Steef Crombach, Bij wijze van ham (In a manner of ham); Vonkel, The Hague

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In Vonkel gallery Steef Crombach has her first solo show Bij wijze van ham (In a manner of ham).

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In her work she engages both with the commonplace and the local and confronting the intimate with more monumental proportions as she is also doing in real life commuting between the Netherlands and Texas.

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For this show her starting point is the traditional Dutch salad koude schotel (cold dish) basically containing cooked and chilled potatoes with mayonnaise and pickles mixed and garnished with different leftovers of cooked and/or raw food (like ham).

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She shows koude schotel in small, colourful and almost abstract pictures as a common memory and in a more monumental way in batiks.

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As the batiks have the same design on both sides they are strangely transparent and the soft colours are exceptionally bright.

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They are shown against a backdrop of the colours of her working place in Texas.

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Basically the works may look decorative at first sight but have more stories in and around them.

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In spite of (and because of)  the gallery being rather small with a high ceiling, the arrangement  of the intimate and the monumental works very well.

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[Click on the pictures to enlarge]

© Villa Next Door 2017

Content of pictures courtesy to Steef Crombach and Vonkel, The Hague

 

Bertus Pieters

Rinus Van de Velde, About Robert Rino _; Nest, The Hague

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If asked ‘what role do you play as an artist?’ probably many artists will answer ‘my own role!’

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While not denying that, artists presenting their work usually play a role which is well chosen and crafted, constructing a myth with every show.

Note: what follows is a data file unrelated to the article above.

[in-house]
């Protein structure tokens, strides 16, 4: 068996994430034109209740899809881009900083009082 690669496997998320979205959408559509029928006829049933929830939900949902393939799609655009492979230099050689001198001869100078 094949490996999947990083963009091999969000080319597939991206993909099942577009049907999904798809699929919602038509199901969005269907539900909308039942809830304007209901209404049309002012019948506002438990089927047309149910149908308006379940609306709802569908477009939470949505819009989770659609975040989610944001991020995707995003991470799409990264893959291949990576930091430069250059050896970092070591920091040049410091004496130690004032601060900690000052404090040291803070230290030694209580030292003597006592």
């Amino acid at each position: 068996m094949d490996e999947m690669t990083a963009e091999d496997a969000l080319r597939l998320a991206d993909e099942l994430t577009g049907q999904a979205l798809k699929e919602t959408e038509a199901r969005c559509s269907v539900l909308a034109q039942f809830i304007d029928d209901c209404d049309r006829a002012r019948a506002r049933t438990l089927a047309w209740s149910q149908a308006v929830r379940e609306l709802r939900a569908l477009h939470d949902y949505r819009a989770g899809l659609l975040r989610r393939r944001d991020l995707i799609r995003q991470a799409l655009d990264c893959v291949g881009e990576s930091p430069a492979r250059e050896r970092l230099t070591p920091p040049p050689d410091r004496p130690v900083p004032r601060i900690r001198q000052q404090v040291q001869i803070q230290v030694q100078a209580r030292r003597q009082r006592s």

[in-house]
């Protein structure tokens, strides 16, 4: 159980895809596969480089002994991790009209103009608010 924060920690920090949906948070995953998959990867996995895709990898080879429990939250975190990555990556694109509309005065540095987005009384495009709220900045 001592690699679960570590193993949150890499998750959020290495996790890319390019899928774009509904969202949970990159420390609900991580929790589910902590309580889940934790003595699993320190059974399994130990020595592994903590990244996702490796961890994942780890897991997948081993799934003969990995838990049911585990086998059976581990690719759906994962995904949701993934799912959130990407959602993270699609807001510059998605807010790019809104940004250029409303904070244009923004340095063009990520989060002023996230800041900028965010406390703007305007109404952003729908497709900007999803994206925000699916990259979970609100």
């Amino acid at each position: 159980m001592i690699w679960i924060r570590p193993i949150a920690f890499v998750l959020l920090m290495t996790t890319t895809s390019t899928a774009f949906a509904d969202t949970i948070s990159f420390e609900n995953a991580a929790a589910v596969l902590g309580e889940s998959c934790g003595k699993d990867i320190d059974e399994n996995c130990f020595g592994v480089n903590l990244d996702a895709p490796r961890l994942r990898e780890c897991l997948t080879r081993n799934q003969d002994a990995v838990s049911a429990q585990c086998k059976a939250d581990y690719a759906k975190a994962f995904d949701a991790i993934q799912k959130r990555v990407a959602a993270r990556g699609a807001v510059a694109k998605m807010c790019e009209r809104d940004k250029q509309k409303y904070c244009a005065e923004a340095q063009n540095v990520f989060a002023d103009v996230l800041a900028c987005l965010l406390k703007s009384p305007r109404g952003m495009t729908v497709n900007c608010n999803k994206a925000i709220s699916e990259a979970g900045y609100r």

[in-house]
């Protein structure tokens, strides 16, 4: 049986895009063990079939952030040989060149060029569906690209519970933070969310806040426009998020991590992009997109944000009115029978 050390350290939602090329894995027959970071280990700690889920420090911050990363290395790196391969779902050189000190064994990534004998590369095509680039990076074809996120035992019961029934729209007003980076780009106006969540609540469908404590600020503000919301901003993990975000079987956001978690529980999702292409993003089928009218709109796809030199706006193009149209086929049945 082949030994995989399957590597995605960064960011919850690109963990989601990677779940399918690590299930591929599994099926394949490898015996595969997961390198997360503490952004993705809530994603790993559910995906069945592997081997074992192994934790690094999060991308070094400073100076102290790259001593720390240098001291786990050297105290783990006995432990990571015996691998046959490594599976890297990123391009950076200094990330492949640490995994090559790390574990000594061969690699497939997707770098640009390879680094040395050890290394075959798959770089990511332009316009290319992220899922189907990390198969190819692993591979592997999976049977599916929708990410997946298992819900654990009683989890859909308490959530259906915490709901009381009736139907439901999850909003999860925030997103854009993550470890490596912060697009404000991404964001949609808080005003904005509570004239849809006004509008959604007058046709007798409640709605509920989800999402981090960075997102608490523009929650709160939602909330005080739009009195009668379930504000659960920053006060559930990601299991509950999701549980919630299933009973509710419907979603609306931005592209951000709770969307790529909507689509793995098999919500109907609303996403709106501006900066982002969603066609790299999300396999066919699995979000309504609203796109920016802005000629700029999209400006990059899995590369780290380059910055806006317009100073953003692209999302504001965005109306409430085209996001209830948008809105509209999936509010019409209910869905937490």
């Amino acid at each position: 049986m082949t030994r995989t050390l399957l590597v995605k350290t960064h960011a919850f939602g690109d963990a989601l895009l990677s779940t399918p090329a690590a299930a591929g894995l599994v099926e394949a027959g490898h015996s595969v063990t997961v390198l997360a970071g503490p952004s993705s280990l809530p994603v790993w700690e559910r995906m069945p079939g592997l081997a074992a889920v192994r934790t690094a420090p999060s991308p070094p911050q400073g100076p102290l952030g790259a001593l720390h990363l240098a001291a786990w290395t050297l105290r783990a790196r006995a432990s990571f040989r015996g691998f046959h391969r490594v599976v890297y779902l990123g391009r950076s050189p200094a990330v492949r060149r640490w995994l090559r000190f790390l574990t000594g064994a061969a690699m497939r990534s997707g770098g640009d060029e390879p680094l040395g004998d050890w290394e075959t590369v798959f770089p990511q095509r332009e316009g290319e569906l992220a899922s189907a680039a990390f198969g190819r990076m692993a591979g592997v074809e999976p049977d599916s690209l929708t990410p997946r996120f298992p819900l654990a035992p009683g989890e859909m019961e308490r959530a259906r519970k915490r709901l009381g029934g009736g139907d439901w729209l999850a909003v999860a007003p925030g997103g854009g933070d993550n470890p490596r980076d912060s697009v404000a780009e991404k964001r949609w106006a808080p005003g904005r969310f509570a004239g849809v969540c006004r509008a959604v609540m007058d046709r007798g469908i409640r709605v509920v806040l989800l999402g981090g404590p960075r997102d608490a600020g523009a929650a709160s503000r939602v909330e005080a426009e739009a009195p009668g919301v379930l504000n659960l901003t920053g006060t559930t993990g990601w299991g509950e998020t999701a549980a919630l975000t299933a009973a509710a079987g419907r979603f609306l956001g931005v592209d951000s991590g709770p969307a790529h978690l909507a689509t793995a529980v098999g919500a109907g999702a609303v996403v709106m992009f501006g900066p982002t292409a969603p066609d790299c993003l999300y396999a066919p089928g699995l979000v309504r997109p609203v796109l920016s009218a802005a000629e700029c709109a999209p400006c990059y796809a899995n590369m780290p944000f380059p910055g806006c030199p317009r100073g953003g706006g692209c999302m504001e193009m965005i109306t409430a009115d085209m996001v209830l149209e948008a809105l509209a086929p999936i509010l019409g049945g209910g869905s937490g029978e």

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In About Robert Rino _ at Nest Rinus Van de Velde (1983) has chosen the fictitious character of the abstract expressionist painter Robert Rino (more than vaguely sounding like Robert De Niro) to create a myth.

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At the same time he deconstructs the myth of the macho artist.

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He tells the story with huge drawings and he shows Rino’s art work, paintings, drawings and ceramics.

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So what is the difference between Van de Velde and Van de Velde as Robert Rino?

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At the moment Van de Velde’s work is also presented at the Gemeentemuseum, but the presentation at Nest is better, simply because the drawings in the museum that cover the walls are protected by reflecting glass which makes it difficult to look at them.

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In Nest that problem isn’t really that big and Nest’s space works obviously better for a narrative like Van de Velde’s.

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Meanwhile Van de Velde’s drawings are the real attraction of the show and the best reason for a visit.

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[Click on the pictures to enlarge]

© Villa Next Door 2017

Content of all pictures courtesy to Rinus Van de Velde and Nest.

 

Bertus Pieters

Victor Yudaev, Victor en me; 1646, The Hague

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Last week i visited Victor Yudaev’s show Victor en me at 1646 to write a review for Villa La Repubblica. Click here to read the review (in Dutch).

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It’s a good exhibition in which Yudaev shows several works presented in a greater narrative.

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I’ve written quite extensively about it on VLR so i leave you with these pictures.

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Of course it is better to visit the show, which i warmly recommend.

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[Click on the pictures to enlarge]

© Villa Next Door 2017

Content of all pictures courtesy to Victor Yudaev and 1646, The Hague.

 

Bertus Pieters

Jean Katambayi Mukendi, Attempts to Read the World (Differently); Stroom, The Hague

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In a very knowledgeable and interesting essay by Simon Delobel accompanying the present show with works by Jean Katambayi Mukendi (1974) at Stroom, the suggestion is made to call the artist’s work ‘outsider art.’

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However, that would be the easiest way to marginalise it, in spite of the status outsider art has claimed since the invention of that label in 1972.

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It should be recognised (and clearly Delobel and Stroom are doing so) that there are places in this world where daily life has to be lived, and sometimes even survived, in its extremes and where art has to be reinvented from scratch under these circumstances.